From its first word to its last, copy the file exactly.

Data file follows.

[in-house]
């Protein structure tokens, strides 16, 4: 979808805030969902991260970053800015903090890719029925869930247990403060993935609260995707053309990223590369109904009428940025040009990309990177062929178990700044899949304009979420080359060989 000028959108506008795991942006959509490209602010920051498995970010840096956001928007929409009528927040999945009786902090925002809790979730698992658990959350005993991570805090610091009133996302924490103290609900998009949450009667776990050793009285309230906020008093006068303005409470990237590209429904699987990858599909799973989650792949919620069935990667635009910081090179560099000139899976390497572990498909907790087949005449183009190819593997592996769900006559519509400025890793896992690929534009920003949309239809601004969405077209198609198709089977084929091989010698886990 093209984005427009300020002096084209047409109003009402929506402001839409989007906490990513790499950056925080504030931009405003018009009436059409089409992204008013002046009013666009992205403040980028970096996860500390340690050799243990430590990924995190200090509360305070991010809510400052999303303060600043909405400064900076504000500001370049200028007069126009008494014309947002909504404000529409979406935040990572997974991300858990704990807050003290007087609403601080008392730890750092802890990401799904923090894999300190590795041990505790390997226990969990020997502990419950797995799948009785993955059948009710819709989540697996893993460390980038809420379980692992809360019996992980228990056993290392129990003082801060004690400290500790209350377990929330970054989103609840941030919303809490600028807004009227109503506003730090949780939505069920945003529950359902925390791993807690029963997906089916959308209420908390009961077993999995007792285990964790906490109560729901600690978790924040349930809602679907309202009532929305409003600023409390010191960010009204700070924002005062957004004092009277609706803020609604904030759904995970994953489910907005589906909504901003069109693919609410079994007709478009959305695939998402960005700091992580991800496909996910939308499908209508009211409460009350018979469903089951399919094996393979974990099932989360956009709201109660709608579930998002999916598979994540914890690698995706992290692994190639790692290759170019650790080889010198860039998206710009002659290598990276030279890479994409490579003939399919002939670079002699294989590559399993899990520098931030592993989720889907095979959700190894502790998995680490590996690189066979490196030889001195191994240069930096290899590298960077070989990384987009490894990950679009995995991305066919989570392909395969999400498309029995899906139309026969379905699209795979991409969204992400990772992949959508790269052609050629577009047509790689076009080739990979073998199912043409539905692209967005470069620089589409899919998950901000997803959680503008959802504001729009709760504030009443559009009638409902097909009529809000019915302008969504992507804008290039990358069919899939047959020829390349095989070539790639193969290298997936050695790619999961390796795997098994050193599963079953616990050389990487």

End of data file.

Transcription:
[in-house]
């Protein structure tokens, strides 16, 4: 979808805030969902991260970053800015903090890719029925869930247990403060993935609260995707053309990223590369109904009428940025040009990309990177062929178990700044899949304009979420080359060989 000028959108506008795991942006959509490209602010920051498995970010840096956001928007929409009528927040999945009786902090925002809790979730698992658990959350005993991570805090610091009133996302924490103290609900998009949450009667776990050793009285309230906020008093006068303005409470990237590209429904699987990858599909799973989650792949919620069935990667635009910081090179560099000139899976390497572990498909907790087949005449183009190819593997592996769900006559519509400025890793896992690929534009920003949309239809601004969405077209198609198709089977084929091989010698886990 093209984005427009300020002096084209047409109003009402929506402001839409989007906490990513790499950056925080504030931009405003018009009436059409089409992204008013002046009013666009992205403040980028970096996860500390340690050799243990430590990924995190200090509360305070991010809510400052999303303060600043909405400064900076504000500001370049200028007069126009008494014309947002909504404000529409979406935040990572997974991300858990704990807050003290007087609403601080008392730890750092802890990401799904923090894999300190590795041990505790390997226990969990020997502990419950797995799948009785993955059948009710819709989540697996893993460390980038809420379980692992809360019996992980228990056993290392129990003082801060004690400290500790209350377990929330970054989103609840941030919303809490600028807004009227109503506003730090949780939505069920945003529950359902925390791993807690029963997906089916959308209420908390009961077993999995007792285990964790906490109560729901600690978790924040349930809602679907309202009532929305409003600023409390010191960010009204700070924002005062957004004092009277609706803020609604904030759904995970994953489910907005589906909504901003069109693919609410079994007709478009959305695939998402960005700091992580991800496909996910939308499908209508009211409460009350018979469903089951399919094996393979974990099932989360956009709201109660709608579930998002999916598979994540914890690698995706992290692994190639790692290759170019650790080889010198860039998206710009002659290598990276030279890479994409490579003939399919002939670079002699294989590559399993899990520098931030592993989720889907095979959700190894502790998995680490590996690189066979490196030889001195191994240069930096290899590298960077070989990384987009490894990950679009995995991305066919989570392909395969999400498309029995899906139309026969379905699209795979991409969204992400990772992949959508790269052609050629577009047509790689076009080739990979073998199912043409539905692209967005470069620089589409899919998950901000997803959680503008959802504001729009709760504030009443559009009638409902097909009529809000019915302008969504992507804008290039990358069919899939047959020829390349095989070539790639193969290298997936050695790619999961390796795997098994050193599963079953616990050389990487």